This one was written by Richard Thompson, and originally released on the 1982 album Shoot Out The Lights, which was the final album made by RT with his wife Linda before their musical and matrimonial split. R.E.M recorded this in 1994 for a tribute album: Beat The Retreat – The Songs Of Richard Thompson. I rather like their cover, which is a pleasant listen, but if you don’t know it I suggest you seek out Richard and Linda Thompson’s original, which is very good!

I said at the beginning that one of today’s bands fell into the ‘downright obscure’ category. This is their turn. You will probably know the song – it was originally performed by a little band called The Beatles – but I doubt you’ll have heard of this band, or heard this version:

Moonshee were a fairly short lived band, who blended English and Indian folk music. Their name derives from both Indian and Persian languages and means a variety of things, including secretary, teacher, and language expert, which I think is quite fitting. They released just the one self-titled album, from which this track is taken, and the video is built around their album launch show at Cecil Sharp House, the home of the English Folk Dance And Song Society in Camden, London. I’ve been there, and it is a very warm, welcoming venue in which to listen to music. The band comprised two from Ireland (Amy McAllister on harp and Emma King on the Cajon), plus two from England (Jonathan Mayer on sitar, and Rachel Button on vocals), and then one each from Australia (Lisa Fitzgibbon on guitar) and India (Mitel Purohit, who provided the Indian percussion). The Beatles’ original version was on their Revolver album, from 1966. It was a natural one for Moonshee to cover, given that it features a sitar, but (heresy) I prefer the Moonshee version, which strips out the extraneous weirdness and odd noises of the Beatles and allows the tune to come to the fore. It is very rare to get me to say that I prefer a cover to a Beatles original, but in this case I do. I can find very little information about the band: their website no longer exists, although their Facebook page is still there. To me, this is a shame, as I think they had something to offer and for whatever reason it just didn’t happen for them. The Imagined Village had some success with a similar fusion, and I prefer Moonshee to them. Oh well, when was life ever fair!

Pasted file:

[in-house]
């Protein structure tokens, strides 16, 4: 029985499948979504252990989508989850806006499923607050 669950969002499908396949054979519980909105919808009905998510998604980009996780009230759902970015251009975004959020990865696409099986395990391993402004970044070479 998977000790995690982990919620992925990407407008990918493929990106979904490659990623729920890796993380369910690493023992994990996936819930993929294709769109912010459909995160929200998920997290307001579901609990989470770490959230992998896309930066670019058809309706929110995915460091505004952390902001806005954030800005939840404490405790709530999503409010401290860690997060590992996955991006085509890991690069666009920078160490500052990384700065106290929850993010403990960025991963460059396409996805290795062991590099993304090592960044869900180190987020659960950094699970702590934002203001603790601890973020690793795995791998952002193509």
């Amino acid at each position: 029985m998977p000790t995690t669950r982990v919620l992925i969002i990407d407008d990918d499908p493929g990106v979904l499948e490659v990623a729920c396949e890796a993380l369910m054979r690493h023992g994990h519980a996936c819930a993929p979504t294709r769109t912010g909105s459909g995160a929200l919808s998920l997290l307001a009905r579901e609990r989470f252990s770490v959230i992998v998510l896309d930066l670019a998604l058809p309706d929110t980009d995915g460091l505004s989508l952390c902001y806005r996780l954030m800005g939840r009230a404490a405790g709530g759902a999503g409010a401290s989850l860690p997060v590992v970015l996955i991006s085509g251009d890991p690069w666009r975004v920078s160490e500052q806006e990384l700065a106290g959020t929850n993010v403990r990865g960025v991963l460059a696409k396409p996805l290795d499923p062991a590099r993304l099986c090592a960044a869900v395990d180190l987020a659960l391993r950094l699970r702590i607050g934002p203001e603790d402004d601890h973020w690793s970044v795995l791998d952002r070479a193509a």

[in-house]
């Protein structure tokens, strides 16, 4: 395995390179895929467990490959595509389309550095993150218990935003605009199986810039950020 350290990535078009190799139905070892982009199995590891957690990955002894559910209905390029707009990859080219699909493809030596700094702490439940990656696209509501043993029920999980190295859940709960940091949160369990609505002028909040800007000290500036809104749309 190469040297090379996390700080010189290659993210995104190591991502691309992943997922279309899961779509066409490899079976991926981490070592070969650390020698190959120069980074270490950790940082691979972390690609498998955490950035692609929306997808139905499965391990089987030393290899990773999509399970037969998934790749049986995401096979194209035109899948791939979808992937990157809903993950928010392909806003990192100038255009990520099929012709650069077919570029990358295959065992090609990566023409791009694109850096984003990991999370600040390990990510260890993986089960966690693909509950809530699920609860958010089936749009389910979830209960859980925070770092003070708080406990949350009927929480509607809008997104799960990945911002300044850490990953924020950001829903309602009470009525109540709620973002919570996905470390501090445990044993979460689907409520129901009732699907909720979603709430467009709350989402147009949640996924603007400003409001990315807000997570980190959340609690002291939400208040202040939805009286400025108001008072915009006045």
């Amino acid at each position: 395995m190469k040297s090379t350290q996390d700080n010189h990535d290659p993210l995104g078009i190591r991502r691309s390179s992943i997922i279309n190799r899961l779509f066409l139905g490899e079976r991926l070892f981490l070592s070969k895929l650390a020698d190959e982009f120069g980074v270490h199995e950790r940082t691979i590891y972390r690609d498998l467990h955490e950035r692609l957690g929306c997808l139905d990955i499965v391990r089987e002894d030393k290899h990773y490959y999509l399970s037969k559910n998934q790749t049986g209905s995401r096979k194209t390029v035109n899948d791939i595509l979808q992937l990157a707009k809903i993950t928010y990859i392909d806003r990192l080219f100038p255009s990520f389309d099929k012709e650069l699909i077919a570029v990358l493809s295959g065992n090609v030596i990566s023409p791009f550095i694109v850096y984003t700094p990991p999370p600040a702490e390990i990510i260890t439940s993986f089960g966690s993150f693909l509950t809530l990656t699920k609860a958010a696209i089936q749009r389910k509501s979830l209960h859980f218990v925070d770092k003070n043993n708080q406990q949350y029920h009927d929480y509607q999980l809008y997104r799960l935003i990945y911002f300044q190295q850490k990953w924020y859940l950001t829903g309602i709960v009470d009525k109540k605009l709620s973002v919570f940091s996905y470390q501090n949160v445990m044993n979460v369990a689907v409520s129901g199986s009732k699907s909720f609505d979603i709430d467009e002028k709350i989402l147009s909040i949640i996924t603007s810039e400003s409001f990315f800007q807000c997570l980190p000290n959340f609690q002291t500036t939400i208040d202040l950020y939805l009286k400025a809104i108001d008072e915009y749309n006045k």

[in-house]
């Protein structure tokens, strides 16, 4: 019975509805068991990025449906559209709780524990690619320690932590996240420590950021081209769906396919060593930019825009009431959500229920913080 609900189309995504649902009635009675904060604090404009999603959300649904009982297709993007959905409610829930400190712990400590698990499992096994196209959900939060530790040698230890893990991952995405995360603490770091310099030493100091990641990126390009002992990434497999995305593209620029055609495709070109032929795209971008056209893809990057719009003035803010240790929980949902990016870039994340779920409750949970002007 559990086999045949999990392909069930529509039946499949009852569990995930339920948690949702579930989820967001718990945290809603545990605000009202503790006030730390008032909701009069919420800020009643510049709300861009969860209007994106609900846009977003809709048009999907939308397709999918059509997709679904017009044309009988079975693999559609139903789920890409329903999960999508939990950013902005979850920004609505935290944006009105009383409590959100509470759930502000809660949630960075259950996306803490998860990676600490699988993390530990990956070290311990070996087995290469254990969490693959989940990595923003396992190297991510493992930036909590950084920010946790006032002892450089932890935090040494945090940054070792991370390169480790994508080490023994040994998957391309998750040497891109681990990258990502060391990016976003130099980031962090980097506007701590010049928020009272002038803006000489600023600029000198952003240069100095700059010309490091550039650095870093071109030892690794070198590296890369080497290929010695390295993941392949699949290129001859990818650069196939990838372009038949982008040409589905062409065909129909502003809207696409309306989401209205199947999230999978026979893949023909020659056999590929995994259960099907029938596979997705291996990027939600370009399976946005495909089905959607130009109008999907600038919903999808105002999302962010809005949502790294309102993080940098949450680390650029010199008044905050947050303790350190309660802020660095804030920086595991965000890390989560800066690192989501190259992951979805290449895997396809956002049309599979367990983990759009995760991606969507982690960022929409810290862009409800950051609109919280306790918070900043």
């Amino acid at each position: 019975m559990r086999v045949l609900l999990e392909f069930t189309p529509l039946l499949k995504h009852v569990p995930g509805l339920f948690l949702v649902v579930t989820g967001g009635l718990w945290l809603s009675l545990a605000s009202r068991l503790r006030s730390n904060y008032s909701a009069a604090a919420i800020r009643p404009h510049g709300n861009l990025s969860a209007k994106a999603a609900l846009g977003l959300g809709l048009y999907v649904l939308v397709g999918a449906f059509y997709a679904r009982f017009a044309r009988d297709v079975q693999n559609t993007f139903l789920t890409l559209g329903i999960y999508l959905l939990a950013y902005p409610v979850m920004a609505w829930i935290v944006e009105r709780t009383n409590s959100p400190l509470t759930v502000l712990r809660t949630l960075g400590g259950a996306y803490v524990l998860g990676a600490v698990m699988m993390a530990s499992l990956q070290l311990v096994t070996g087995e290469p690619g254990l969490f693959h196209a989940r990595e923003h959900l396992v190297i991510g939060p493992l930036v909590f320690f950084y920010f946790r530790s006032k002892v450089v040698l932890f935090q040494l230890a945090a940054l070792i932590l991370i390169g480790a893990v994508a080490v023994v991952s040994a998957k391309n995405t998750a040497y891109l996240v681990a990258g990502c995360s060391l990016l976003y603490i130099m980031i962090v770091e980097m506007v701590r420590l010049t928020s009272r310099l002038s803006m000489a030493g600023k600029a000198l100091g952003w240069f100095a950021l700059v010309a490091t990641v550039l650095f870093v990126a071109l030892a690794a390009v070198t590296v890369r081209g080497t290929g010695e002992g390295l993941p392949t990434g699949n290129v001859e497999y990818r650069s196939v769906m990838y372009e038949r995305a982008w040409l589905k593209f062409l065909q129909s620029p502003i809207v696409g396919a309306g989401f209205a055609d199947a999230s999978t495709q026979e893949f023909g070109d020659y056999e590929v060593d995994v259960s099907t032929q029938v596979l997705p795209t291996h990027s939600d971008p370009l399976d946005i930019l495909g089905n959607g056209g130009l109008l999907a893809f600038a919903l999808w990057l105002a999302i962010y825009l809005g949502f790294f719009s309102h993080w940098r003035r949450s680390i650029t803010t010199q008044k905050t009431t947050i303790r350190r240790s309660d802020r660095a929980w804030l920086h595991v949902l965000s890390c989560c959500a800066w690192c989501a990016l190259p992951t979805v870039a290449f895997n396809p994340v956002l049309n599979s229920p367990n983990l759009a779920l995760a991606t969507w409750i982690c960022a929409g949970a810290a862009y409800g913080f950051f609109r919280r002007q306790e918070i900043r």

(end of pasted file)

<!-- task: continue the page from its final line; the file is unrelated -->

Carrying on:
I’ve taken to closing these posts with a song from my favourite covers band, Walk Off The Earth (yes, Jim, I got there in the end). Often these are quite lively affairs, raucous even, but I thought I’d go for something a little different this time:

No doubt you know that from the Tina Turner version, which was on her Foreign Affair album, released in 1989. The song was written by Holly Knight and Mike Chapman, and was first recorded by Bonnie Tyler a year before Tina did it. Both of those versions were what I call ‘power vocals,’ but though they were both great, neither really allowed the beauty of the song and its lyrics to shine through. Sarah and Gianni have done that, and when you know that they have been together for many years, their love really makes this a special cover version. They are singing the words to each other, and there is more real meaning to the song than in either of the two pop diva versions. I think this is lovely, and is a good way to bring this selection to a close.

Thank you for reading and listening. I hope you’ve enjoyed these, and will come back next time I do this. Hopefully it won’t be a two month gap till the next set! I’ll see you again then. Take care 😊